Does your paraplegic dog have trouble with urine scald? It’s a frustrating underlying problem for many dogs with spinal disease and spinal injuries. Urine scald can be difficult to treat and prevent, but there are techniques you can use to relieve your dog’s discomfort.
Paralyzed dogs are extremely prone to urinary incontinence. It happens for several different reasons that depend on where the source of their spinal problem lies. Dogs with lesions or injuries at the waist or higher will have “excessive bladder tone” and need to have their bladder manually expressed at least 3 times a day. If it is not expressed on a regular basis, these dogs face the problem of an overflowing bladder or an over-stretched bladder which can lead to urine scald and urinary tract infections. This was the type of incontinence my dog, Sophie, had. I’ve written before about how I expressed her bladder 4 times a day and about our schedule. You can read about it here: Prevent Urinary Tract Infections In Paralyzed Dogs.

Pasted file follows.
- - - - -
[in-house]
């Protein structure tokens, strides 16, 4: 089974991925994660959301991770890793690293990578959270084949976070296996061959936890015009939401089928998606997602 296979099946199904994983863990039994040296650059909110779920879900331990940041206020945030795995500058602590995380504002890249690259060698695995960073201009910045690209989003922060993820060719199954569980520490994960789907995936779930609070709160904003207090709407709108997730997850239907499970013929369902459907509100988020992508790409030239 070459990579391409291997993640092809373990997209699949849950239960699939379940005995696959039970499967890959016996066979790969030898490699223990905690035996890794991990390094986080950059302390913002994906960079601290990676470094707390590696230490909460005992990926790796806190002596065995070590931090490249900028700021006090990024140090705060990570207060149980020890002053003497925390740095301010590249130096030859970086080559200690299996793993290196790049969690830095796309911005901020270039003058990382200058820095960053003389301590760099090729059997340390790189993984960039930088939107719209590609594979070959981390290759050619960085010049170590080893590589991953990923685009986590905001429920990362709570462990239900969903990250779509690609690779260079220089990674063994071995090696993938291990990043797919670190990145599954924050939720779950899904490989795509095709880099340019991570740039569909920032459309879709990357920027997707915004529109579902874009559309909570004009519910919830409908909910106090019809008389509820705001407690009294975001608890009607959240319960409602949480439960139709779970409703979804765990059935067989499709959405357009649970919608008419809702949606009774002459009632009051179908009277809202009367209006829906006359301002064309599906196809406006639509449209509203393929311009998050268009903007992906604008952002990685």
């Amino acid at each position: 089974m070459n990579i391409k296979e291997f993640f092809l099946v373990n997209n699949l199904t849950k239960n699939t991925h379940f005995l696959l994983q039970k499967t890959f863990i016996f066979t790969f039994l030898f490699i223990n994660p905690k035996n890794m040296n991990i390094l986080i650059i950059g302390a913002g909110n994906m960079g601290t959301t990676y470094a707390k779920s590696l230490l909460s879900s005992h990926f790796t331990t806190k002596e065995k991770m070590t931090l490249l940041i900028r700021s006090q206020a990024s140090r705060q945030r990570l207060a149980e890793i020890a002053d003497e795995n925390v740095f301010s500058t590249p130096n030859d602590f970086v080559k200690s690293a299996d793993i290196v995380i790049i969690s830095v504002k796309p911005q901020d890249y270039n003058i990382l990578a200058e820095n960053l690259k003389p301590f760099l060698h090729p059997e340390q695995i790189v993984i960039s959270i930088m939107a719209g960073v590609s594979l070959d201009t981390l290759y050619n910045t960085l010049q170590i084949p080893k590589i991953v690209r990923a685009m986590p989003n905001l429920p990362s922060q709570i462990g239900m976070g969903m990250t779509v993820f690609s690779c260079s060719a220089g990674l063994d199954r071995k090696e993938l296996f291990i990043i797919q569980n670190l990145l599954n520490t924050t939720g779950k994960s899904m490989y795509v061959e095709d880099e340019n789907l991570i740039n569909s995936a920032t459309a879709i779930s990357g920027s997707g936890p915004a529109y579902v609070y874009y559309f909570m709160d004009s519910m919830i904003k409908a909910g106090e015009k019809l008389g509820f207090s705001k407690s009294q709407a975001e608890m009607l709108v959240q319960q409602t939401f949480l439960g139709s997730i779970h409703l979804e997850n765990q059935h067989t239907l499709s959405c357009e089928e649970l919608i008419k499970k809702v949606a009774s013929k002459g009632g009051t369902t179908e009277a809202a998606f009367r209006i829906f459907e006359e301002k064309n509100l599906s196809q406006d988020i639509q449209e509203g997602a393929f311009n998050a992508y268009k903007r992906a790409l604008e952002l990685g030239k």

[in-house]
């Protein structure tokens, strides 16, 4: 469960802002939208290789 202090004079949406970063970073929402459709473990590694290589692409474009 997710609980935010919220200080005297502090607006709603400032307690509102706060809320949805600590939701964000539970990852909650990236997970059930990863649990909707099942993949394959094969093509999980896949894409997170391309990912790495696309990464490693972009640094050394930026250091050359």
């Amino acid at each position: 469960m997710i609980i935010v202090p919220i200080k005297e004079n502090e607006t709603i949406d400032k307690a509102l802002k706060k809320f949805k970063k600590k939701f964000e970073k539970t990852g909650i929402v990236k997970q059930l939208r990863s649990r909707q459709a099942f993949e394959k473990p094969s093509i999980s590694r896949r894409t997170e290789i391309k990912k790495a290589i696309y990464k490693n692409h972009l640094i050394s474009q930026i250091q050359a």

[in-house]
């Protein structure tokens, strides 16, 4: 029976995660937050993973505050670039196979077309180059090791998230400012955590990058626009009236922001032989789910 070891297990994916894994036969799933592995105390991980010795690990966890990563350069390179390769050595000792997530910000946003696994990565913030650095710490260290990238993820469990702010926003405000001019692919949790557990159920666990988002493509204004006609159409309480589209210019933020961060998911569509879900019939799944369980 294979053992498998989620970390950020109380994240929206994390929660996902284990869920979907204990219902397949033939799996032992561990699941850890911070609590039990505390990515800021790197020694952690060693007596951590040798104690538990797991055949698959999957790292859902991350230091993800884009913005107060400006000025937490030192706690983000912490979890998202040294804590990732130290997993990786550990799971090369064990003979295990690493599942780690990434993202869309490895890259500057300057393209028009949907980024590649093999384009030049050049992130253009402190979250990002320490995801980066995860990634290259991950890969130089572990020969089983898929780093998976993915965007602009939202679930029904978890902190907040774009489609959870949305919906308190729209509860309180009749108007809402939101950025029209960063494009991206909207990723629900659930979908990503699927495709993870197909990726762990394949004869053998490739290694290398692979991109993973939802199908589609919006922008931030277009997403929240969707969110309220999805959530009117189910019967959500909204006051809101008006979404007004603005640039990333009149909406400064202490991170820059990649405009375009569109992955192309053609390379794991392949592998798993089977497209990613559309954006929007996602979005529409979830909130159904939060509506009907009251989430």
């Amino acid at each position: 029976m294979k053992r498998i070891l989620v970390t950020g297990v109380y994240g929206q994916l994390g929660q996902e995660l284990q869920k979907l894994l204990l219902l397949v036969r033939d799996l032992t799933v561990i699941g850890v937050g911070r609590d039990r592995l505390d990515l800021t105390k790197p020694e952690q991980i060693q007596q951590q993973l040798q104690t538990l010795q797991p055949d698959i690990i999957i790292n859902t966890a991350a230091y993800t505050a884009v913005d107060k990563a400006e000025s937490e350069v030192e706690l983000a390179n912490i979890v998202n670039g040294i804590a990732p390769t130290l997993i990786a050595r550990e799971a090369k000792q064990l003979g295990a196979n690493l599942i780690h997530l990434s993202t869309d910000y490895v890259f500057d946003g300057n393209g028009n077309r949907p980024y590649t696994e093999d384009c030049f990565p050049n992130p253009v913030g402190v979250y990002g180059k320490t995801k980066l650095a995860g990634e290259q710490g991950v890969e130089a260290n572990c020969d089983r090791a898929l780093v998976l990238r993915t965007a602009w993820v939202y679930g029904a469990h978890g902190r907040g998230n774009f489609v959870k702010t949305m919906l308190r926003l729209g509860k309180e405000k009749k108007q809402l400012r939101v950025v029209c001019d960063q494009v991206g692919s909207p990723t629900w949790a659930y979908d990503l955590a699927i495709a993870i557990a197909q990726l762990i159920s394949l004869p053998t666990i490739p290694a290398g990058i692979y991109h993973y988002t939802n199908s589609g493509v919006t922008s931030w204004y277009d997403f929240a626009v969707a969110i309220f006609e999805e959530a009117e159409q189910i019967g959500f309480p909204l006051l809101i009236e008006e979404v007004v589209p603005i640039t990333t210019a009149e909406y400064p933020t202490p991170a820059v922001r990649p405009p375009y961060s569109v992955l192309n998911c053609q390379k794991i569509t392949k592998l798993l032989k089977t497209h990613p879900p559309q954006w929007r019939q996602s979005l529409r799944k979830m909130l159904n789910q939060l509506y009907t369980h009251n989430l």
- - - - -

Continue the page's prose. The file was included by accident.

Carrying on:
Dogs with problems in their lower spine lose the tone in their bladder and suffer from leakage and constant dripping. These dogs are even more prone to urine scald and urinary tract infections. Regular manual emptying of the bladder is extremely beneficial for these dogs. It keeps leakage to a minimum and prevents the bladder from filling and overflowing.